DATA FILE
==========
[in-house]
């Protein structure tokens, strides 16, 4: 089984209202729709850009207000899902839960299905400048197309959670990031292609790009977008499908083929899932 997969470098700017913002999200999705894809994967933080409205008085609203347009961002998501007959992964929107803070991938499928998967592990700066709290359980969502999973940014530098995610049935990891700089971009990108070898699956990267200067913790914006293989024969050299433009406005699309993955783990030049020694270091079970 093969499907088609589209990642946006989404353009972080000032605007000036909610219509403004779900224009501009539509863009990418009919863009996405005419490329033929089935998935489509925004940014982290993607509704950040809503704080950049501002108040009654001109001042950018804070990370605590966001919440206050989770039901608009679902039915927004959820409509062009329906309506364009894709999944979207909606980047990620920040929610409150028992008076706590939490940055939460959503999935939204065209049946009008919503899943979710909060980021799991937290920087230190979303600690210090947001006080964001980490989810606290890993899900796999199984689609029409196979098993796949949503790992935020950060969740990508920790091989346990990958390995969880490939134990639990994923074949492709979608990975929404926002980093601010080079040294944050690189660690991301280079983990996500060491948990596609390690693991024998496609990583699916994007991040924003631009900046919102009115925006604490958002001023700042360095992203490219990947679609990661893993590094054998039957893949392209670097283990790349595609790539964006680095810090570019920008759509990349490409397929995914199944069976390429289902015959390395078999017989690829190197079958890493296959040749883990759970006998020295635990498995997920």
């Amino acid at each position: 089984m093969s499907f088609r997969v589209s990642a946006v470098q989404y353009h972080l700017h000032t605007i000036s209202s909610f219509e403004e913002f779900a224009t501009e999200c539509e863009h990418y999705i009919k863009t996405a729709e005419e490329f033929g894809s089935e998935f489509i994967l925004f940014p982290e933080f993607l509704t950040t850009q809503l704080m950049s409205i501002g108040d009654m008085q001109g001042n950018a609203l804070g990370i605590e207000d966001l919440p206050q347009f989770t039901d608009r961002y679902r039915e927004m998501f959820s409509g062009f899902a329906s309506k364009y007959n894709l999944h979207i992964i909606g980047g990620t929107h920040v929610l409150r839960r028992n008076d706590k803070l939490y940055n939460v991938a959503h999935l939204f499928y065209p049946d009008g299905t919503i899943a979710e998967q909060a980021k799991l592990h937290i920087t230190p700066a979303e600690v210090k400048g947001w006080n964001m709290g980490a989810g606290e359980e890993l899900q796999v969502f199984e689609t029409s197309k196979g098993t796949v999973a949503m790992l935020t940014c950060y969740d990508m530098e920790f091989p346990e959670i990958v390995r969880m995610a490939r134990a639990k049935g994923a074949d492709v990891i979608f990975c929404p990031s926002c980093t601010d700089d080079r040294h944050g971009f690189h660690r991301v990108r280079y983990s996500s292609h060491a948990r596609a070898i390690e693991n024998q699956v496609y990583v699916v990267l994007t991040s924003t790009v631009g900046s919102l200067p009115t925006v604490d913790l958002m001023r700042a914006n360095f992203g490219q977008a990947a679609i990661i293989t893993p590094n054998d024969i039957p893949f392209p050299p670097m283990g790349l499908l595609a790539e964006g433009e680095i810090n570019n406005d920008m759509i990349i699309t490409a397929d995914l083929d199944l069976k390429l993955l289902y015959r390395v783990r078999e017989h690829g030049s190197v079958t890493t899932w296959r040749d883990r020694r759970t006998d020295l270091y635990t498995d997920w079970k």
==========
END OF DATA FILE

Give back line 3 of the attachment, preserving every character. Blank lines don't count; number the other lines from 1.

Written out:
């Amino acid at each position: 089984m093969s499907f088609r997969v589209s990642a946006v470098q989404y353009h972080l700017h000032t605007i000036s209202s909610f219509e403004e913002f779900a224009t501009e999200c539509e863009h990418y999705i009919k863009t996405a729709e005419e490329f033929g894809s089935e998935f489509i994967l925004f940014p982290e933080f993607l509704t950040t850009q809503l704080m950049s409205i501002g108040d009654m008085q001109g001042n950018a609203l804070g990370i605590e207000d966001l919440p206050q347009f989770t039901d608009r961002y679902r039915e927004m998501f959820s409509g062009f899902a329906s309506k364009y007959n894709l999944h979207i992964i909606g980047g990620t929107h920040v929610l409150r839960r028992n008076d706590k803070l939490y940055n939460v991938a959503h999935l939204f499928y065209p049946d009008g299905t919503i899943a979710e998967q909060a980021k799991l592990h937290i920087t230190p700066a979303e600690v210090k400048g947001w006080n964001m709290g980490a989810g606290e359980e890993l899900q796999v969502f199984e689609t029409s197309k196979g098993t796949v999973a949503m790992l935020t940014c950060y969740d990508m530098e920790f091989p346990e959670i990958v390995r969880m995610a490939r134990a639990k049935g994923a074949d492709v990891i979608f990975c929404p990031s926002c980093t601010d700089d080079r040294h944050g971009f690189h660690r991301v990108r280079y983990s996500s292609h060491a948990r596609a070898i390690e693991n024998q699956v496609y990583v699916v990267l994007t991040s924003t790009v631009g900046s919102l200067p009115t925006v604490d913790l958002m001023r700042a914006n360095f992203g490219q977008a990947a679609i990661i293989t893993p590094n054998d024969i039957p893949f392209p050299p670097m283990g790349l499908l595609a790539e964006g433009e680095i810090n570019n406005d920008m759509i990349i699309t490409a397929d995914l083929d199944l069976k390429l993955l289902y015959r390395v783990r078999e017989h690829g030049s190197v079958t890493t899932w296959r040749d883990r020694r759970t006998d020295l270091y635990t498995d997920w079970k």